Residential MLS® listing totals for January was the lowest in the past six years with 555 new listings introduced to the market, 10% lower than last January. For the market surrounding Saskatoon, the number of new MLS® listings was unchanged from a year ago with 216 units listed on the market. “New listings to the market are not always houses being introduced for the first time to the market.” comments Jason Yochim, CEO of the Saskatoon Region Association of REALTORS® (SRAR). “Often new listings are homes that did not sell in the initial listing attempt and are relisted, often at a revised price.” The total number of active listings as at the end of last month was 1,450 compared with 1,529 last year. “It’s positive to see the overall number of active listings decline to prepare the way for prices to recover.” adds Yochim “some price ranges with still have a good supply to choose from while others will not. It’s important to remember that REALTORS® have the greatest access to available property” he adds.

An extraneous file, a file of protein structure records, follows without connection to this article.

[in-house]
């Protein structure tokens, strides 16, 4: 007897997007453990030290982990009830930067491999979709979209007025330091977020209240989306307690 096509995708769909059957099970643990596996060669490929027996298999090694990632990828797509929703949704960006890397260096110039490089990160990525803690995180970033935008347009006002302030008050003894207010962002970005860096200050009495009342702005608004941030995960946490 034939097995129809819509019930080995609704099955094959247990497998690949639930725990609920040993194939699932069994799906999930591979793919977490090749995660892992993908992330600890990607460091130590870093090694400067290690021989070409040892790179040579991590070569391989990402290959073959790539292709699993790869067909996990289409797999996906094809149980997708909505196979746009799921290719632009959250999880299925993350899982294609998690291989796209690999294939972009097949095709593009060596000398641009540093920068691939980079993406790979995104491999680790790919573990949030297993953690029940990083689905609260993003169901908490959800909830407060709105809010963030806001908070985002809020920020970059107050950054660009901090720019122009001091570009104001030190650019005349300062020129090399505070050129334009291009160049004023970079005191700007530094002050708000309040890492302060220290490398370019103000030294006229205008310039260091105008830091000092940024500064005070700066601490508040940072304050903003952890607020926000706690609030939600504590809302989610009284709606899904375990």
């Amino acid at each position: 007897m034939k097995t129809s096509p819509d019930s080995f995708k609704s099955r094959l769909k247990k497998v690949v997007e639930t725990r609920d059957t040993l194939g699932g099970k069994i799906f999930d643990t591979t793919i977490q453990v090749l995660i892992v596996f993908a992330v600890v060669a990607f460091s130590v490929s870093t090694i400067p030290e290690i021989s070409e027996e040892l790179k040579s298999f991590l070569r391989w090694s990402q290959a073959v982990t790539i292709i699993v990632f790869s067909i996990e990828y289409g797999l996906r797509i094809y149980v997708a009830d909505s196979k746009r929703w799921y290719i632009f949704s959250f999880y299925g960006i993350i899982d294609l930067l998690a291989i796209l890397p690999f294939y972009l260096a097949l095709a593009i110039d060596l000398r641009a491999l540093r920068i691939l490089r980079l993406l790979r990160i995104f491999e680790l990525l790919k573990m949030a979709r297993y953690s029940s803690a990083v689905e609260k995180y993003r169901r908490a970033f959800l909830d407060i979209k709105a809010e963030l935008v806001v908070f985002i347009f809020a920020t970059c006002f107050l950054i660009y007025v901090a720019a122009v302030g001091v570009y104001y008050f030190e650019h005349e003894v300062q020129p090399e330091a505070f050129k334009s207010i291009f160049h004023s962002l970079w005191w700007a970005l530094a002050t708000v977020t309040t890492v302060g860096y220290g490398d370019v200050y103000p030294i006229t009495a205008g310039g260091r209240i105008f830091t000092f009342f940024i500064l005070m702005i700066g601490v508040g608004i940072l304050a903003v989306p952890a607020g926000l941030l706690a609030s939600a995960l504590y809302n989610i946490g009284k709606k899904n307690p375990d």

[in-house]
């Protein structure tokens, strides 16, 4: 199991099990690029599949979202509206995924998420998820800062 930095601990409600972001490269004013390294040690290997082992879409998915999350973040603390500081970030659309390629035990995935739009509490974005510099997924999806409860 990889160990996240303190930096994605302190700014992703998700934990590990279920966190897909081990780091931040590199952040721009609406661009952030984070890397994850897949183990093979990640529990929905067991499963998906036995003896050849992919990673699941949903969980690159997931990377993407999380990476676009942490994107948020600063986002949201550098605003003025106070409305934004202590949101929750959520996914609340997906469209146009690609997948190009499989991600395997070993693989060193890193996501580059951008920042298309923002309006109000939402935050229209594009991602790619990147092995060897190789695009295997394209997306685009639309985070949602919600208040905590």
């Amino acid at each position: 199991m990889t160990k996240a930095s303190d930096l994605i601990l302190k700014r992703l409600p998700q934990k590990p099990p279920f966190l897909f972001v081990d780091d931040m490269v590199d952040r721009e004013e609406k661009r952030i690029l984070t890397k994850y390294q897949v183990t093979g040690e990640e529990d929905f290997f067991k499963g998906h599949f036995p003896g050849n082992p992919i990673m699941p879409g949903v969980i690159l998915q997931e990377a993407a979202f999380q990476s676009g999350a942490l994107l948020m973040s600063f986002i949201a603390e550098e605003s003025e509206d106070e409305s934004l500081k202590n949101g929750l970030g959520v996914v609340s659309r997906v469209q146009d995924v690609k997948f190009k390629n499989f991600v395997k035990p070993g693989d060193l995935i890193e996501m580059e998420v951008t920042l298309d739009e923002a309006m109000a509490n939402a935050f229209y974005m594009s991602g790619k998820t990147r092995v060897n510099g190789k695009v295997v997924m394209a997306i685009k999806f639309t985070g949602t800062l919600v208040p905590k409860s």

Source: February 2019 SRAR News Release 
 
Looking for sound market advice?  As REALTOR® and Nationally Accredited Buyer Representative - ABR®, Seller Representative Specialist - SRS® and Real Estate Negotiation Expert - RENE, I can provide you with this advice. Call today.
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Imagine you've found the perfect home. You love it. You've made an offer that's been accepted. So far so good! The only catch? You've wisely made the offer conditional on passing a professional home inspection.


What happens if that home inspection reveals a major issue?